Newspaper Page Text
-A_n Incident at the I
A i lo ttt a
In my last war story, "Tige Ander
son's Brigade at SharpBburg," I men
tioned bursting a cap at the heart of a
color bearer, and afterwards finding
him wounded on the field. Ile told
mc he was the color bearer of thc First
Minnesota regiment. Through thc
Atlanta Journal (and everybody reads
the Journal) I have learned his nunn:
and residence, and on thc '?\hh anni
versary of tho battle of Sh 2rj>^burg,
September 17th, I wrote him a long
and friendly letter, to which he replied
in a most interesting way, which I
think will bo equally interesting to
thc many leaders of that vaiuabie pa
per, thc Atlanta Journal, and which I
will give in full:
S ri l.l.WATEU, MI NN.,
September 28, 1.101.
Mr. W. ll. Andrews, Sugar Valley,
Dear Friend Johnnie-Your kind
and interesting letter of the 17th in
stant, the. 39th anniversary of our first
and last meeting on thc bloody battle
field of Antietam, Sbarpsburg, Md.,
has been received, and to say I was
surprised and pleased would be ex
pressing it mildly. In fact, I was
more than pleased to hear from tho
boy in gray that I laughed at for
dodging a shell that was in search of
"Why, Johnnie, it became second
naturo to us all to dodge those vicious
iron bumble bees that had a very dis
agreeable way of disturbing our quiet
ness. I was also very much interest
ed in your account of tho part your
brigade took in that day's work. It
was a terrible day for both sides. I
have often wondered What ever be
came of the pleasant, manly sergeant
with whom I chatted so freely on that
occasion, and who I felt sure was a
true soldier, hence my surprise and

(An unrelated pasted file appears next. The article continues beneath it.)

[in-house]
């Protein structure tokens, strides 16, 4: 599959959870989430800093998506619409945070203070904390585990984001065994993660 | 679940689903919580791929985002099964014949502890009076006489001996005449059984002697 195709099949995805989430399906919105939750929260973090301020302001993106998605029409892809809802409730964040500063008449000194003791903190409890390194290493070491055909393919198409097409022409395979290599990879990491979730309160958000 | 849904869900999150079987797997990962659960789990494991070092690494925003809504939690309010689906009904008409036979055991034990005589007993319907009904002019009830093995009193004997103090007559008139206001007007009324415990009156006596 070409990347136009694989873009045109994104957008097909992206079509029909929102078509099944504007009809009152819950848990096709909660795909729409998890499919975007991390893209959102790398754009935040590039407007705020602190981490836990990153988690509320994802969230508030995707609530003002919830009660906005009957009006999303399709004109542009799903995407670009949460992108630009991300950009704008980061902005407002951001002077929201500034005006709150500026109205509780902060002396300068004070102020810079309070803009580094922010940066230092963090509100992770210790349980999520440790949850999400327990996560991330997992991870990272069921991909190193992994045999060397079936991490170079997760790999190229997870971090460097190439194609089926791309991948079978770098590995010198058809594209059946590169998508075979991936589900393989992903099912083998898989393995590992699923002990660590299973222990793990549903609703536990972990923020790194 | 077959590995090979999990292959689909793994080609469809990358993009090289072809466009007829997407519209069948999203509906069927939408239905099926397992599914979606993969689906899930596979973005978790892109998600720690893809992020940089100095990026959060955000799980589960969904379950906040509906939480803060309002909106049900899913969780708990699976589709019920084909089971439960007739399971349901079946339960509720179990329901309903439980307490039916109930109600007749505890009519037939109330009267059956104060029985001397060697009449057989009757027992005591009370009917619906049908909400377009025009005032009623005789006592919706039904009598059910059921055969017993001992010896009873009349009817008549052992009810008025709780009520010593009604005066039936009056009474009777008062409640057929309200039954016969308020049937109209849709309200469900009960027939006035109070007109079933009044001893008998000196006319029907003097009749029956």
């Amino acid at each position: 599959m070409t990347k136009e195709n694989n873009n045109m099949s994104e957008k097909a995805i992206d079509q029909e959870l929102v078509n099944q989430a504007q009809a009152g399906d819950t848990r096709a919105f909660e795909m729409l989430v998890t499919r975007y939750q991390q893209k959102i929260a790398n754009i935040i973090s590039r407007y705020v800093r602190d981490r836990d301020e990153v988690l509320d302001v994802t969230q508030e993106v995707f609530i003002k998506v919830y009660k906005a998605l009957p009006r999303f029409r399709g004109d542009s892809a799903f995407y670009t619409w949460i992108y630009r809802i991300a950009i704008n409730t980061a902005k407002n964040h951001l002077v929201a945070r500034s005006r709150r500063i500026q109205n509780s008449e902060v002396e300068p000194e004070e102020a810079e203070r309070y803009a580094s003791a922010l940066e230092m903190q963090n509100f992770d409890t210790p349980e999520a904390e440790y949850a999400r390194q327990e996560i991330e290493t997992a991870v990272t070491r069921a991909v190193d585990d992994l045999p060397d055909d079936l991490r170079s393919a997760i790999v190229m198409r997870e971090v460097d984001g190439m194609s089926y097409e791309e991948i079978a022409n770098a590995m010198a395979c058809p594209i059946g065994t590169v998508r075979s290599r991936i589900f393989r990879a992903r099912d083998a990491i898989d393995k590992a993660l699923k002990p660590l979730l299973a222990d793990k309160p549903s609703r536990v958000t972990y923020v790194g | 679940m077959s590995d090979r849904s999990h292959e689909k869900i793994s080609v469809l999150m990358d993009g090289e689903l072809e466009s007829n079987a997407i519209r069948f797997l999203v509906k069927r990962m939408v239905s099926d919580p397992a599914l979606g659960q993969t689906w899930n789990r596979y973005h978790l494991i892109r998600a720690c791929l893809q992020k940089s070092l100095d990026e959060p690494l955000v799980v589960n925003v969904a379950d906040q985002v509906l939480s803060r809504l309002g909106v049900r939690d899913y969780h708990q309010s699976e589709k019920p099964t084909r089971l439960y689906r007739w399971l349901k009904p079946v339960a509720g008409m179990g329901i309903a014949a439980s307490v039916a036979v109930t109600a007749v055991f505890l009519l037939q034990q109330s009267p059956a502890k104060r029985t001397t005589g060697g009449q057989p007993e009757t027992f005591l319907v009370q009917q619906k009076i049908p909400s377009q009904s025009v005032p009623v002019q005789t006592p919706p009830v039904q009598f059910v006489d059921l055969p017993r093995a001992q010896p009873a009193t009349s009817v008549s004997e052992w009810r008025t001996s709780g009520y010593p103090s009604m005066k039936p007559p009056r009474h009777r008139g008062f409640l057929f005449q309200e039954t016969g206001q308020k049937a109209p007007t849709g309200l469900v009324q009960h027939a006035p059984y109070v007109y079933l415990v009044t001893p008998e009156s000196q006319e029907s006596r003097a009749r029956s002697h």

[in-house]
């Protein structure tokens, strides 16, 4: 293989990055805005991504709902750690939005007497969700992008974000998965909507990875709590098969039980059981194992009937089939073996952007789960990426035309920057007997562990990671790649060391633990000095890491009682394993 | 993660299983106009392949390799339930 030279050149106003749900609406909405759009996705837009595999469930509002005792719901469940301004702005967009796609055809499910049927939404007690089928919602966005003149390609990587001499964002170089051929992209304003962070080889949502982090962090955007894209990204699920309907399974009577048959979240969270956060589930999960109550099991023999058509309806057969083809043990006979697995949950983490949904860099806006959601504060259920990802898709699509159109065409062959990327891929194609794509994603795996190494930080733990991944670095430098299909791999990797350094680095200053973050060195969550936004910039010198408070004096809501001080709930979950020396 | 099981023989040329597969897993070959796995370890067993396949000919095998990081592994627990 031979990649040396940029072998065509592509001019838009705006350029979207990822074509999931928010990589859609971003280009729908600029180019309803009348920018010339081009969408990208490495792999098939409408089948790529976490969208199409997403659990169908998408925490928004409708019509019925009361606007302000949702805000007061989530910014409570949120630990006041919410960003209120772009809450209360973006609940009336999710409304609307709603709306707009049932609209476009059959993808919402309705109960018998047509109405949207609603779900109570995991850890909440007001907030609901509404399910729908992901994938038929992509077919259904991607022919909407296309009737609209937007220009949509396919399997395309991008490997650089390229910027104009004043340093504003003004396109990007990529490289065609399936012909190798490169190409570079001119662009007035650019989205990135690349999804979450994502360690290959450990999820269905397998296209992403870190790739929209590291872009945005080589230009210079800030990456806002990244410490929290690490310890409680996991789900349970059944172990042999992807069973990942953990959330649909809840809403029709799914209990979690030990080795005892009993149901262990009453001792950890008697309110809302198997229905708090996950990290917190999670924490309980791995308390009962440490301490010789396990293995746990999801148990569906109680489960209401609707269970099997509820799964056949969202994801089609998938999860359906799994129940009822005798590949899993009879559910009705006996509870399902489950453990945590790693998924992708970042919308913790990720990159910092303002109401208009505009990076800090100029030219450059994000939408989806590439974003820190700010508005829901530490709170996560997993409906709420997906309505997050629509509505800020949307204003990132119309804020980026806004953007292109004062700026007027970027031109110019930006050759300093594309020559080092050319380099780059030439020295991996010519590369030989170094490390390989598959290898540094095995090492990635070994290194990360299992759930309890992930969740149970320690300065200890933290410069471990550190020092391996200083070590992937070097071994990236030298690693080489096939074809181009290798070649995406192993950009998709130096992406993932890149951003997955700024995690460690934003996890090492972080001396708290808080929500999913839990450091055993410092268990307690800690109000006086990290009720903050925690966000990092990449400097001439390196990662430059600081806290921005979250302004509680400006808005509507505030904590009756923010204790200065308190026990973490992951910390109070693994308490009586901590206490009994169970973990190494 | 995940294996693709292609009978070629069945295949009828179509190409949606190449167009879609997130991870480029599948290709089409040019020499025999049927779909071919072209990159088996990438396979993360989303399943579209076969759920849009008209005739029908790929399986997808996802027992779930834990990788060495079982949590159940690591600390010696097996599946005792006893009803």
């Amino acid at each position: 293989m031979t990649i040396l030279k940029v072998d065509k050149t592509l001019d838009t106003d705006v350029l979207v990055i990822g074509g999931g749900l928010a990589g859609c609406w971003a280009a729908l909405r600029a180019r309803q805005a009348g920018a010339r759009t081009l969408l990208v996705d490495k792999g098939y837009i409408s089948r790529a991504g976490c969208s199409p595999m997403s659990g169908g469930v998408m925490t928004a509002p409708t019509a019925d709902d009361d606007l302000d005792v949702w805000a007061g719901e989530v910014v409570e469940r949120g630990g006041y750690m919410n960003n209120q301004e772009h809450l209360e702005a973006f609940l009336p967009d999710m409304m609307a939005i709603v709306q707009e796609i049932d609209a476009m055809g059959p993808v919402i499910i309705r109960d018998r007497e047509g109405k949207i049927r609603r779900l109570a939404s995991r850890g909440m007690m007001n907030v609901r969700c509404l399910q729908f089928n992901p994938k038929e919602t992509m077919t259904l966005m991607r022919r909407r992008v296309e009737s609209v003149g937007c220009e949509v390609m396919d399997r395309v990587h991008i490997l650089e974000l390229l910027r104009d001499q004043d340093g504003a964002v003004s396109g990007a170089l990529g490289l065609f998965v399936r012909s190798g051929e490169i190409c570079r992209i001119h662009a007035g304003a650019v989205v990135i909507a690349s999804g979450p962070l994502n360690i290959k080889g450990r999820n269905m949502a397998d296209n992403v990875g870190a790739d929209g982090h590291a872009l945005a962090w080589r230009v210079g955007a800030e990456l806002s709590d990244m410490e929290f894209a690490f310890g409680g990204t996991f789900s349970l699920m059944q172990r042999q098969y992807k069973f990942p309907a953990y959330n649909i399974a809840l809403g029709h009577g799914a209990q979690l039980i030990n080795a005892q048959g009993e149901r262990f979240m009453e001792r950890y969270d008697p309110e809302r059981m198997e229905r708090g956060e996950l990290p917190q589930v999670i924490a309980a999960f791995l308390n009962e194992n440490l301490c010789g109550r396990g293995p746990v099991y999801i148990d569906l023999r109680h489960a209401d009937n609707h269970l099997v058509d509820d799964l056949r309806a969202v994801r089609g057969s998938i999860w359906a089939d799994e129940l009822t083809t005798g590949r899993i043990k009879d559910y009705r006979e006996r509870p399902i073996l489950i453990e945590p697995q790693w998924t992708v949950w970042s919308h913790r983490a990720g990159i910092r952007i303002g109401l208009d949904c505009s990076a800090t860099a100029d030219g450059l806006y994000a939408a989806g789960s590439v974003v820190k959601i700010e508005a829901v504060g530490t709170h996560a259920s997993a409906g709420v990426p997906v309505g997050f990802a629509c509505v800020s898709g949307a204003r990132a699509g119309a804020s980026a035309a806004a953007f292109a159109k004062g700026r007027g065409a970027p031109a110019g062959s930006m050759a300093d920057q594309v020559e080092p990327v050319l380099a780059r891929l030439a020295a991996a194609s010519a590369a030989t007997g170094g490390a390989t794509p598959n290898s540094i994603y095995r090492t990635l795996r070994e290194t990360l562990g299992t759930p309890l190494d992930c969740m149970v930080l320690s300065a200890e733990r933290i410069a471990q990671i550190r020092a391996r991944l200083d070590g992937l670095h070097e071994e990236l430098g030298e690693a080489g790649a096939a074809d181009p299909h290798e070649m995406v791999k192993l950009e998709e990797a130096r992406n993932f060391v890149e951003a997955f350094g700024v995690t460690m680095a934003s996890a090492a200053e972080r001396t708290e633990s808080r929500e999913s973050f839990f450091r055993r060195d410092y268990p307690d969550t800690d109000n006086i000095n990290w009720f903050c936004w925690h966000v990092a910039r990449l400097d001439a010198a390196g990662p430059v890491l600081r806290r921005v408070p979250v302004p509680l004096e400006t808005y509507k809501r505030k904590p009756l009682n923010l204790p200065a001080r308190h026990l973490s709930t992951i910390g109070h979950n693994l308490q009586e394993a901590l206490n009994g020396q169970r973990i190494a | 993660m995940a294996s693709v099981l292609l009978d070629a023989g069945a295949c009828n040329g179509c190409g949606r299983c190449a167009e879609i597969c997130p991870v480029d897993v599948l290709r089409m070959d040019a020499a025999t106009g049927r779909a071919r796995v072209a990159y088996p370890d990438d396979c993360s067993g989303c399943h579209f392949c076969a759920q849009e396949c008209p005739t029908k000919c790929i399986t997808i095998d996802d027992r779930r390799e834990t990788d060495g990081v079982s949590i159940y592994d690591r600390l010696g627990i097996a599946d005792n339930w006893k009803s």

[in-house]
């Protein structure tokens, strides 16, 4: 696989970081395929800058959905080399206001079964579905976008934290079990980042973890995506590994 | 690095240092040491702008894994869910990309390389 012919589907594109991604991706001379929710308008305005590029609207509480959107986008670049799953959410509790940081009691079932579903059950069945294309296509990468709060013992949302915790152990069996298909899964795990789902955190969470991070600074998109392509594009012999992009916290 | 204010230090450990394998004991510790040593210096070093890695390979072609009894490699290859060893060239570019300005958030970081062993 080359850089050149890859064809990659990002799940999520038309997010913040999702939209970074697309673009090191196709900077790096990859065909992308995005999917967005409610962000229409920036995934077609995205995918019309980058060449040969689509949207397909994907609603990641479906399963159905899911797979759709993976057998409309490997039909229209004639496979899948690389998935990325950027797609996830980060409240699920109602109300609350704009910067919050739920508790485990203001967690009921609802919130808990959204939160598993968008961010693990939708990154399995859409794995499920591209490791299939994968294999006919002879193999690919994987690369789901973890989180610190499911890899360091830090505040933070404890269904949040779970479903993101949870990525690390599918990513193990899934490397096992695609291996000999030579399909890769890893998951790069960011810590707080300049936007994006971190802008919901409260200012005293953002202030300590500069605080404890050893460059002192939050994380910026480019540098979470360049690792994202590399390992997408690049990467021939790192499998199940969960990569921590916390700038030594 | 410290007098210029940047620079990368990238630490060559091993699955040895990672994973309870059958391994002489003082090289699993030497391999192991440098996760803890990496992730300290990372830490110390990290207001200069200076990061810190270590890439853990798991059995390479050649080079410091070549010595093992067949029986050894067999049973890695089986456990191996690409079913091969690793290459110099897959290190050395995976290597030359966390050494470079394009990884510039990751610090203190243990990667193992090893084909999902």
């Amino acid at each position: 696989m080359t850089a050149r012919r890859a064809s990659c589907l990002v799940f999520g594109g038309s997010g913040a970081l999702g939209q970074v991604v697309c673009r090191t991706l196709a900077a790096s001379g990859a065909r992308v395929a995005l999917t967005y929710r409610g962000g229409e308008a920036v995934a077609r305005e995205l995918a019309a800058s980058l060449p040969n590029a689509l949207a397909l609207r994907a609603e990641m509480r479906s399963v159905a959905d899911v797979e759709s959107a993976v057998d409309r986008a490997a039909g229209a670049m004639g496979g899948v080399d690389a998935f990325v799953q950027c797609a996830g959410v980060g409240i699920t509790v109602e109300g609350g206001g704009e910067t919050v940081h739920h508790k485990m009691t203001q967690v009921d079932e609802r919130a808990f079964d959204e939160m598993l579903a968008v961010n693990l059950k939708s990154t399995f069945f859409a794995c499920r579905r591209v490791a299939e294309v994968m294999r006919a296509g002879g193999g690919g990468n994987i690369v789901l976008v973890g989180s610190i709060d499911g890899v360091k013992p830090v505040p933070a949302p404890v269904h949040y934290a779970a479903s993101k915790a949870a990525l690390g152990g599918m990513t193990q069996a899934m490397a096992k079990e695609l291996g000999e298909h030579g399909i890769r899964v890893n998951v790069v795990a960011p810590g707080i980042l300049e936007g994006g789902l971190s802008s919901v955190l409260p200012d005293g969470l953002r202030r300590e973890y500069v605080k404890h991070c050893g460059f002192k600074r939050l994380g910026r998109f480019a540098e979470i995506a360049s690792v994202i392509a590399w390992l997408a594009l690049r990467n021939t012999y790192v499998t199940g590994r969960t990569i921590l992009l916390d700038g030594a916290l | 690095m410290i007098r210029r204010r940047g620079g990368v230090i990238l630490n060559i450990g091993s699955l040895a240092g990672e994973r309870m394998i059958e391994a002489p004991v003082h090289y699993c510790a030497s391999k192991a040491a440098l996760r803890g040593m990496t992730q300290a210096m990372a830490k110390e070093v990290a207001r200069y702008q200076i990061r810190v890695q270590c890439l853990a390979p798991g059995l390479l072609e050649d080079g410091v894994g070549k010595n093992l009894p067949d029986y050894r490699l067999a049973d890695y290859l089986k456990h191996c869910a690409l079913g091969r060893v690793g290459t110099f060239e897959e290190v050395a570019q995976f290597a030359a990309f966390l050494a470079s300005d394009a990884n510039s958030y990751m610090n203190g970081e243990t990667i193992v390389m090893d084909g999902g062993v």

extreme pleasure in receiving your
letter. I am also glad that you arc
among the living, and that the little
brown-eyed best girl did i.ot go back
on you for a stay at home, but pre
ferred the boy in gray in 'Tige' An
derson's fighting brigade. I am also
glad your gun missed fire when you
was so anxious to down me, for I am
confident by what you write I must
have beon your especial object, for
the First Minnesota was on tho ex
treme right of our lino at that time,
while yours was on the extreme left of
"Now, will you kindly tell me just
whero it was that your gun snapped.
Was it beforo you changed your posi
tion further to tho left while yet in
tho field, and bofore you tumbled over
the fence, or after? It must have
been before, because while wo were at
the fenoe at the edg3 of the woods most
of the boys on my right were down be
hind the fonoe, but those on thc left
were up and attonding strictly to bus
iness. I was standing up resting my
flagstaff on tho fonce in front of
me. Directly in front of me
only a few Johnnies were visible
in the corn field, but they were send